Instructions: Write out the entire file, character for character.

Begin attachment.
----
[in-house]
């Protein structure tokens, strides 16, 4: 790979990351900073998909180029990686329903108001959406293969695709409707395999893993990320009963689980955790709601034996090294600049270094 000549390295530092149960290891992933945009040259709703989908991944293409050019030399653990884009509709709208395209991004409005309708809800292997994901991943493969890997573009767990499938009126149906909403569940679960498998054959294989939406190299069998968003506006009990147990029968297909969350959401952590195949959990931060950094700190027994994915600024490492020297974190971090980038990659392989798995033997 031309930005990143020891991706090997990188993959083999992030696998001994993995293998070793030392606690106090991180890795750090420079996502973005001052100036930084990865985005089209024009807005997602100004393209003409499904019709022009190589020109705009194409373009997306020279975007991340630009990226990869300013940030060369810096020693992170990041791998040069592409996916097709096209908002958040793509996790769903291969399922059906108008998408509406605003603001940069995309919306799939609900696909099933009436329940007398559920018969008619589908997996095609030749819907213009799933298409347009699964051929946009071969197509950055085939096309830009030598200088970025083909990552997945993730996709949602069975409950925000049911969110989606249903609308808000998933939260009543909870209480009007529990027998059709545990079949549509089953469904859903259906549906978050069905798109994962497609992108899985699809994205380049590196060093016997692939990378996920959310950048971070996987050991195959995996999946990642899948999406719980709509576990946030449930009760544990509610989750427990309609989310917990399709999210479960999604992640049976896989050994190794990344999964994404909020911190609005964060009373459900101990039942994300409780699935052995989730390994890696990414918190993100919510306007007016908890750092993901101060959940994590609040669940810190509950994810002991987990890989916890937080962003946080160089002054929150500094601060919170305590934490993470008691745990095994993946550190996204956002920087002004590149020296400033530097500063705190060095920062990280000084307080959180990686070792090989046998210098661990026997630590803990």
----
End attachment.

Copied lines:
[in-house]
């Protein structure tokens, strides 16, 4: 790979990351900073998909180029990686329903108001959406293969695709409707395999893993990320009963689980955790709601034996090294600049270094 000549390295530092149960290891992933945009040259709703989908991944293409050019030399653990884009509709709208395209991004409005309708809800292997994901991943493969890997573009767990499938009126149906909403569940679960498998054959294989939406190299069998968003506006009990147990029968297909969350959401952590195949959990931060950094700190027994994915600024490492020297974190971090980038990659392989798995033997 031309930005990143020891991706090997990188993959083999992030696998001994993995293998070793030392606690106090991180890795750090420079996502973005001052100036930084990865985005089209024009807005997602100004393209003409499904019709022009190589020109705009194409373009997306020279975007991340630009990226990869300013940030060369810096020693992170990041791998040069592409996916097709096209908002958040793509996790769903291969399922059906108008998408509406605003603001940069995309919306799939609900696909099933009436329940007398559920018969008619589908997996095609030749819907213009799933298409347009699964051929946009071969197509950055085939096309830009030598200088970025083909990552997945993730996709949602069975409950925000049911969110989606249903609308808000998933939260009543909870209480009007529990027998059709545990079949549509089953469904859903259906549906978050069905798109994962497609992108899985699809994205380049590196060093016997692939990378996920959310950048971070996987050991195959995996999946990642899948999406719980709509576990946030449930009760544990509610989750427990309609989310917990399709999210479960999604992640049976896989050994190794990344999964994404909020911190609005964060009373459900101990039942994300409780699935052995989730390994890696990414918190993100919510306007007016908890750092993901101060959940994590609040669940810190509950994810002991987990890989916890937080962003946080160089002054929150500094601060919170305590934490993470008691745990095994993946550190996204956002920087002004590149020296400033530097500063705190060095920062990280000084307080959180990686070792090989046998210098661990026997630590803990």